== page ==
Minister provides reasons for intention to discharge community representative

Previous posts have described how Minister Mantashe suspended the Board member who was representing communities on the Board of the National Nuclear Regulator (NNR). This suspension had no basis in law, and to avoid an urgent court case set for 8 February 2022, a settlement was reached whereby Mantashe agreed to make a decision on whether or not to discharge the Board member by 15 February. Despite this settlement agreement being made an order of the court, Mantashe failed to do so. However, on 15 February he finally laid out his reasons for intending to discharge the Board member. The full letter is included below.

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Suspension of NNR Board member challenge: settlement reached

Issued by Rodney Anderson, of Save Bantamsklip

Save Bantamsklip | Xplorio Gansbaai

Six months after appointing a Board member to the Board of National Nuclear Regulator (NNR) in order to represent affected communities, Minister Mantashe unlawfully suspended Peter Becker on 18 January 2022. He has been a vocal campaigner against nuclear power in South Africa for about 12 years, and when Mantashe appointed him in June 2021 it was widely welcomed as an enlightened step. According to the NNR Act of 1999, the NNR Board also includes a member from the Department of Mineral Resources and Energy (DMRE), well known for a very pro-nuclear stance.

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Suspension of NNR Board member: Response

Further to our previous post re being excluded from Board meetings, and later receiving a letter from Minister Mantashe suspending him, Peter Becker’s legal representative wrote as below to the Minister.

It has since emerged that on the same day of the letter, 18 January 2022, Eskom received approval from the National Nuclear Regulator (NNR) to go ahead with the replacement of the first three steam generators at Koeberg.

It is a peculiar coincidence that based on a legal opinion delivered in early October 2021, the Minister happened to write the suspension letter on the day the NNR approved this major project, which is a key component of Eskom’s plan to extend the life of the ageing plant by twenty years.

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Minister suspends Civil Society representative to NNR

Further to our previous post re being excluded from Board meetings, Peter Becker, the representative of communities potentially affected by decisions of the National Nuclear Regulator, has been formally suspended with immediate effect.

Becker strenuously denies all the allegations of ‘misconduct’ and ‘conflict of interest’ which have been made against him and hopes to challenge this decision and have it reversed.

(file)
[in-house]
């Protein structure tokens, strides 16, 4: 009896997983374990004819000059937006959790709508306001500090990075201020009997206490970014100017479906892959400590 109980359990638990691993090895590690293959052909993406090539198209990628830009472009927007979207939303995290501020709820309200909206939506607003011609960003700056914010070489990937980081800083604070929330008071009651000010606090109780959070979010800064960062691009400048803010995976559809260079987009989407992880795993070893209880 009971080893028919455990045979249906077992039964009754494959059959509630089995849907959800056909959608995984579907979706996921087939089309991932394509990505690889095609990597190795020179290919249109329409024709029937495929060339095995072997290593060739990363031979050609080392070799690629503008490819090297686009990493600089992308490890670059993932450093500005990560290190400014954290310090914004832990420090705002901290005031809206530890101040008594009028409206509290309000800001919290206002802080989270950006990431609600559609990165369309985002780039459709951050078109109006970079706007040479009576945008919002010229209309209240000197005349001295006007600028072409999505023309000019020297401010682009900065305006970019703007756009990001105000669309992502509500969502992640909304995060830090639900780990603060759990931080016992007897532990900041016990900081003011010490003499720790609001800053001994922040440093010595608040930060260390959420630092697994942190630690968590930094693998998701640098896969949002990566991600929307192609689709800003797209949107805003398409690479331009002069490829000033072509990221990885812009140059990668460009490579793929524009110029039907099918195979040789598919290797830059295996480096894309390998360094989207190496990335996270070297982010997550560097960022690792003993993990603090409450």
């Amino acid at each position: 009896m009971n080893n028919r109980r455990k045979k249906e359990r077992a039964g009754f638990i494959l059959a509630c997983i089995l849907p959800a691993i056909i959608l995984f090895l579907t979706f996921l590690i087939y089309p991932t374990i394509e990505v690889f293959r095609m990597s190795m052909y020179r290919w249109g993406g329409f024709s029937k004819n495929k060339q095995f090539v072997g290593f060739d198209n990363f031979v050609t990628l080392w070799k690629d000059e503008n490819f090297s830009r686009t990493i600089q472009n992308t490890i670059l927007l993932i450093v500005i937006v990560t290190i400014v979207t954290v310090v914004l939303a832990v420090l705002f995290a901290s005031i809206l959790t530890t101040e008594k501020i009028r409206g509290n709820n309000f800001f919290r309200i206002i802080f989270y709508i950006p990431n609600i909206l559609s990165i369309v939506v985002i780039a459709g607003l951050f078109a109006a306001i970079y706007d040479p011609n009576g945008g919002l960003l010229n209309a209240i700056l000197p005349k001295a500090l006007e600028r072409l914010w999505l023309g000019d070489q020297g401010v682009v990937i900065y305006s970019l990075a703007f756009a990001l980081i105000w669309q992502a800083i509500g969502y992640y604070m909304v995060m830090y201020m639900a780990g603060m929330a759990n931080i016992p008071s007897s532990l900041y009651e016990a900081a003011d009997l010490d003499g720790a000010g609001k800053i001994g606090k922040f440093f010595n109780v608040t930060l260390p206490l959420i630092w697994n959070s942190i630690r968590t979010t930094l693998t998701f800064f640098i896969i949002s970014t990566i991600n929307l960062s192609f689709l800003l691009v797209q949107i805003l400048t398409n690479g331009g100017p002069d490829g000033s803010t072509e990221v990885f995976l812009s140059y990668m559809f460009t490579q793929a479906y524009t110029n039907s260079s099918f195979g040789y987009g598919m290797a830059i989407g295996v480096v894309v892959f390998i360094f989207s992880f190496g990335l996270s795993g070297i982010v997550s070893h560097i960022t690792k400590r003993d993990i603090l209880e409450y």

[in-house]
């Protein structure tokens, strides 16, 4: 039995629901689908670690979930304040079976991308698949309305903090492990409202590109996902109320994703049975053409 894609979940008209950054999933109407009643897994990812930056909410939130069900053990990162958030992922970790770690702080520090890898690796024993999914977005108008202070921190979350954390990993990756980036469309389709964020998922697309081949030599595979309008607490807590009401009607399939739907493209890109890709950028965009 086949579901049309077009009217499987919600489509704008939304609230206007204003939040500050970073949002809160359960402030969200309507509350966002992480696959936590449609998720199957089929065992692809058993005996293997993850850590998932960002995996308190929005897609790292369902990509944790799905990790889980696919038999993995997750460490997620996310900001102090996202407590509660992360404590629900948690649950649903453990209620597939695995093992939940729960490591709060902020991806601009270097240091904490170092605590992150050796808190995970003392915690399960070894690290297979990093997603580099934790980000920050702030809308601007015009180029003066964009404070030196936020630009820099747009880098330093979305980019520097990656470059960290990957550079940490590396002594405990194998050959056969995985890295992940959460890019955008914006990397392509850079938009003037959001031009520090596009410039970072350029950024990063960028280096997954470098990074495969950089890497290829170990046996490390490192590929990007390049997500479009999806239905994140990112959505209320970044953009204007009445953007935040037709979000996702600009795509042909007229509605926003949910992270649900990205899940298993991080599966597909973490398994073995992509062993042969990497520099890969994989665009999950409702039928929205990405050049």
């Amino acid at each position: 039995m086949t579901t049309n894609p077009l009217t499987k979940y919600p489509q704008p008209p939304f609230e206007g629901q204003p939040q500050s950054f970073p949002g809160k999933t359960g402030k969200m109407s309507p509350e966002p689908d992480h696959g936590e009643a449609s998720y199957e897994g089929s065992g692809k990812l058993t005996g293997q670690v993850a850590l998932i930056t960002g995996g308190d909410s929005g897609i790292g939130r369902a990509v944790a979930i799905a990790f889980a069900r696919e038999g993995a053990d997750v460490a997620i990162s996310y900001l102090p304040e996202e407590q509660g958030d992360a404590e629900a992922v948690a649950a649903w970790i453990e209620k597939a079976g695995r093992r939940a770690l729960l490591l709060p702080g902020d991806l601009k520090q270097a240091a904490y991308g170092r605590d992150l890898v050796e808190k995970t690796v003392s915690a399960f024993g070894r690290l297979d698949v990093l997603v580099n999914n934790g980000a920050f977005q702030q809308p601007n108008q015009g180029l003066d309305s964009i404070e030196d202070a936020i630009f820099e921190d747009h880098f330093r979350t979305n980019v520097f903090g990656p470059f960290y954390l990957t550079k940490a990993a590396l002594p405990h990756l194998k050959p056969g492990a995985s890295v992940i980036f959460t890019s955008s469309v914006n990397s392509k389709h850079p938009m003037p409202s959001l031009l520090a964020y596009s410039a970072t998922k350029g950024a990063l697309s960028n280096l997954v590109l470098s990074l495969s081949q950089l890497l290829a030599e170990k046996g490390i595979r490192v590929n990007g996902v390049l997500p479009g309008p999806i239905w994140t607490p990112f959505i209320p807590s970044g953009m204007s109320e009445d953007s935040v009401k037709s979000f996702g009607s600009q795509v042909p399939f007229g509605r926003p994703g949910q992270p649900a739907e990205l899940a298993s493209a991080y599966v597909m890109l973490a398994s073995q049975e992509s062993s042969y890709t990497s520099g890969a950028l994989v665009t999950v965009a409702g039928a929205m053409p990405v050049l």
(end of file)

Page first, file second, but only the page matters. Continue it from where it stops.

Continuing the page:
Meanwhile, the Regulator presses forward with deliberating on what approvals to grant the Koeberg Nuclear plant at a critical time when work is about to start to extend its lifetime by twenty years. This is precisely the time when it would be in the public interest to have someone with Becker’s expertise involved in oversight of NNR processes.

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Civil society responds to reports of Koeberg contract

It was recently widely reported in the media that a US-based engineering company has been awarded a portion of a R20bn contract to extend the life of the Koeberg nuclear power plant. Activists and civil organisations are concerned that the legal processes required to grant a licence for a life extension have not been followed.

Koeberg’s nuclear licence expires in 2024

In order to operate beyond 2024, Eskom needs the approval of the NNR, and a new licence to be issued. This licencing process is described in new regulations published in March 2021, which requires a notice in the government gazette as well as announcements in local newspapers. This would allow the public to make comments for the NNR to take into account before making a decision. However, it appears that this process has not been followed.

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Top COP or Flop COP?

And finally, its over.  Negotiations carried on until 3.30am this morning, and ended with the ‘Durban Deal’.  It has three main features.

The Three Part Deal – KP, GCF, and … something

Firstly, the Kyoto Protocol (KP) will be extended in its current form for five years.  Civil society is divided on whether this is a flop or ‘top’.  Continue reading